This is astute of you.  The ‘movement’ has its history well before the advent of the internet.  There has been plenty of people opposed to the concept and they have used the media to its full extent to spread their campaign, and in fact, here you are using the media to do just that.

Those who follow the global warming debate will be particularly familiar with this pattern. Indeed, the abuse and contempt meted out to anyone who strays from that authorised text suggests we are observing a disturbing evolutionary change in public discourse that has sinister undertones for those who believe in freedom of thought and freedom of expression. Rather than encourage discussion, doubt-free progressives ensure that only one voice will be heard.

This is a rather blinkered approach.  Not only is freedom of expression alive and well, it works both ways.  There are plenty of others expressing a counter view on the public discourse, just like you’re doing now.  I have received abuse and contempt from loving christians on Twitter, Facebook and YouTube, and I consider myself to be respectful of others points of views.

Perhaps nothing better illustrates the influence of this use of the media than the cancellation of Bjorn Lomborg’s contract with the University of Western Australia because of an unpredicted “pas­sionate and emotional reaction” to his views that the dangers of climate change are overstated. Or Mark Latham’s resignation from Fairfax Media’s business paper, The Australian Financial Review, after pressure from feminists who found his views offensive.

And just perhaps this was the correct response to a misguided person’s use of their skills.  It actually shows that people can and do influence others around them.  Just because you don’t agree with that approach doesn’t mean that it isn’t right.

It doesn’t matter whether the issue is international in scope or local, the approach is the same. The Left saturates the formal and informal communication channels so effectively that it crowds out or suffocates alternative views. It is a triumph for leftist ideology and the culmination of decades of indoctrination from primary class to journalism school. As Yes Minister co-author Antony Jay says of the BBC: “Almost anything that made the world a freer, safer, more prosperous place, we were anti-it.”

Oh rubbish.  The Right has plenty of voices out there – go check Devine, Bolt or Henderson.  Then follow that up with the ACL, the Marriage Alliance and van Gend.

This pretty much sums up the philosophical disposition of the ABC, SBS and the Fairfax organisation, along with The Guardian, Crikey, The Conversation, The Monthly, New Matilda, The Saturday Paper, The Green Left Weekly and sundry others. They represent by far the major media presence in Australia and, from their bully pulpits, they present a common position on most social, economic and political issues.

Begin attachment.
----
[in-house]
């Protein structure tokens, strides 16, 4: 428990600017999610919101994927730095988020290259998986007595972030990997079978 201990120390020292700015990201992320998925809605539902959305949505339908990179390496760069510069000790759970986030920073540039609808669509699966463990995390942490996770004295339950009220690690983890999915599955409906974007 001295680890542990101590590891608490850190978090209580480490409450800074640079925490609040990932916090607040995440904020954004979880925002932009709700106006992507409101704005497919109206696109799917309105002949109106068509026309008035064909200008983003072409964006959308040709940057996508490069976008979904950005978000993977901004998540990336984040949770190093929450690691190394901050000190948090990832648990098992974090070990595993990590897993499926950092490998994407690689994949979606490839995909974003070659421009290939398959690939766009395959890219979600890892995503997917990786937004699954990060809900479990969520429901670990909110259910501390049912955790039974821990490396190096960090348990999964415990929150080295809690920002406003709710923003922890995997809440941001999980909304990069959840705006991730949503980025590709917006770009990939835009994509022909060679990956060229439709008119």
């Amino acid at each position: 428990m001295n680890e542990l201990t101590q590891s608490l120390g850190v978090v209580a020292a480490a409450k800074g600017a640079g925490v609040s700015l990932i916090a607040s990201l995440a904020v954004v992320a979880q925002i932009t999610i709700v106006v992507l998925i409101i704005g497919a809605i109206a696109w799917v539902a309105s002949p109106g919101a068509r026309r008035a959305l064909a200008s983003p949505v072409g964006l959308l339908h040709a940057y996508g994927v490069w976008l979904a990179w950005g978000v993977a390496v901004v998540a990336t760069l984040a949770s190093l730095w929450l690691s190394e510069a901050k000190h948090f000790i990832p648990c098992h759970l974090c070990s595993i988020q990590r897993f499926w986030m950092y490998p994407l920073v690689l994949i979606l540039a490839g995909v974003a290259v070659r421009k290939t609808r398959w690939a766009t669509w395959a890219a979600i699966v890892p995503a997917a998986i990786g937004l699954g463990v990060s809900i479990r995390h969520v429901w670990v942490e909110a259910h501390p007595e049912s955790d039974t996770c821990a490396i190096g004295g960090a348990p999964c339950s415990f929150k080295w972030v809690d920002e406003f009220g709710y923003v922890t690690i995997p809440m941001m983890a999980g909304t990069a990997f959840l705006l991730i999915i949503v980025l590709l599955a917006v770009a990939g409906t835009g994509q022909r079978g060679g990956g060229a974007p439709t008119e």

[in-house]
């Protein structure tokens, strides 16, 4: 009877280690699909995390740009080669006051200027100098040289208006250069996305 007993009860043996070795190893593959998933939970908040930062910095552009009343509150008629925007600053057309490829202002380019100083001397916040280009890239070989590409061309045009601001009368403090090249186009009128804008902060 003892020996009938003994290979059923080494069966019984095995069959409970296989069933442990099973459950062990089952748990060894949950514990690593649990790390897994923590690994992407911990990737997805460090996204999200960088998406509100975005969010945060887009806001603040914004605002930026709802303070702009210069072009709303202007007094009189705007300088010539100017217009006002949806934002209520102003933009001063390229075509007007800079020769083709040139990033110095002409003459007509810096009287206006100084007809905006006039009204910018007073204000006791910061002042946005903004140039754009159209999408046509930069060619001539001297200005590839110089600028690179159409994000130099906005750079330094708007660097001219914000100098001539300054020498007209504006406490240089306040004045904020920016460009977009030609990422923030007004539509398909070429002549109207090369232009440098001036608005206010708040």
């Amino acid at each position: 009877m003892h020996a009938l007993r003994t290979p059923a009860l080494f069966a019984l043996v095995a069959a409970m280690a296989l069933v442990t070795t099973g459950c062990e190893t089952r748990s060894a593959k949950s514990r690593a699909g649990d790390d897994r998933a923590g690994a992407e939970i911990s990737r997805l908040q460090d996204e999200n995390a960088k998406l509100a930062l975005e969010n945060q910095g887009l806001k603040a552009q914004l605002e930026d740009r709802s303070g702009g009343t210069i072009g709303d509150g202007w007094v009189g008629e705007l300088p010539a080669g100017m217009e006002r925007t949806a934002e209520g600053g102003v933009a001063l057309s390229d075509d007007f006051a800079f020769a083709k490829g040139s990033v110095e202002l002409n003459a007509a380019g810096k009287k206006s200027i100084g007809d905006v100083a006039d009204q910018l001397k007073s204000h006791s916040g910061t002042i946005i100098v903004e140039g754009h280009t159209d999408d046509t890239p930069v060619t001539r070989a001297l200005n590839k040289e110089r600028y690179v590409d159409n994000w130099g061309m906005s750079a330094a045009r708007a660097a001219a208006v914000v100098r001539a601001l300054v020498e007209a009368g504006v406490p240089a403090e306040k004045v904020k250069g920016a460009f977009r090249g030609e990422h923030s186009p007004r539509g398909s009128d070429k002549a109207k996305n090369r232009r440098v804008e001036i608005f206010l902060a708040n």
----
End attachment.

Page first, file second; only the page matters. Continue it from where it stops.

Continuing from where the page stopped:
Maybe, just maybe you’re on the wrong side.  Suddenly, because you’re not getting your way you want to find all those that oppose you, so much so that you even include “The Green Left Weekly and sundry”.  I’m sure that The Conversation, Monthly, New Matilda and the Saturday Paper are all delighted that you think that they represent the major media presence in Australia.  I can’t think of the last time SBS was at the top of the ratings, or that the ABC news service out performed a commercial TV station’s 7.00 p.m. slot.

This makes it difficult for any dissenting voice, let alone a government, that fails to conform immediately to the approved collective narrative. Take Syrian migration, an open-and-shut case. No debate allowed.

I can’t believe that someone who has a column in a national newspaper is so uninformed.  Go check more carefully.

With blind faith in big government and central planning, is it any wonder that the media Left has long decided the Abbott government should serve just one term? It’s smaller government, freer markets and family values policies don’t resonate with today’s hip intelligentsia. Every misstep or policy slip must be emphasised and exaggerated. Successes have to be downplayed or portrayed as mistakes. When it comes to the opposition, best not to look back.

Let’s ignore the fact that Abbott is not well liked, not even by the people who elected him.  There is no blind faith in big government, this is no longer the Menzies’ era.  The electorate will toss out a government that fails to meet its expectations, regardless of what the media thinks.

This is not accidental. The editor-in-chief of The Sydney Morning Herald was found by a Federal Court to have acted with malice against Joe Hockey. Yet he remains in his role. His colleagues follow a similar vindictive line, at times making things up when the facts don’t fit the conclusion. Anonymous sources and false ­assertions are no problem. The ends justify the means.

Have you ever seen the front page of the Telegraph before the last election?  Seriously.  Get a grip.

The ABC, too, is shameless in its partisanship. Its choice of subjects and resort to tame, sometimes obscure “experts” to push a narrative is thoroughly predictable. It is often at odds with its editorial policies, yet it seems to be a consequence-free zone.

Love a good ABC bashing.

The “hate Abbott” propaganda is unrelenting. It is so pervasive that to buy it as advertising is beyond the capacity of most corporations. Because of its universality, and the consistency of the mes­sage, it must affect the electorate.

The “hate Rudd” or “hate Gillard” propaganda was just as unrelenting – did you write about that?

Media guru Marshall McLuhan believed the medium shapes and controls “the scale of human association and action”. As he predicted in The Gutenberg Galaxy, Twitter and Facebook have subtly redefined the medium of communication. When added to the mainstream, they bring ­mutually reinforcing authenticity to the message, warranted or not.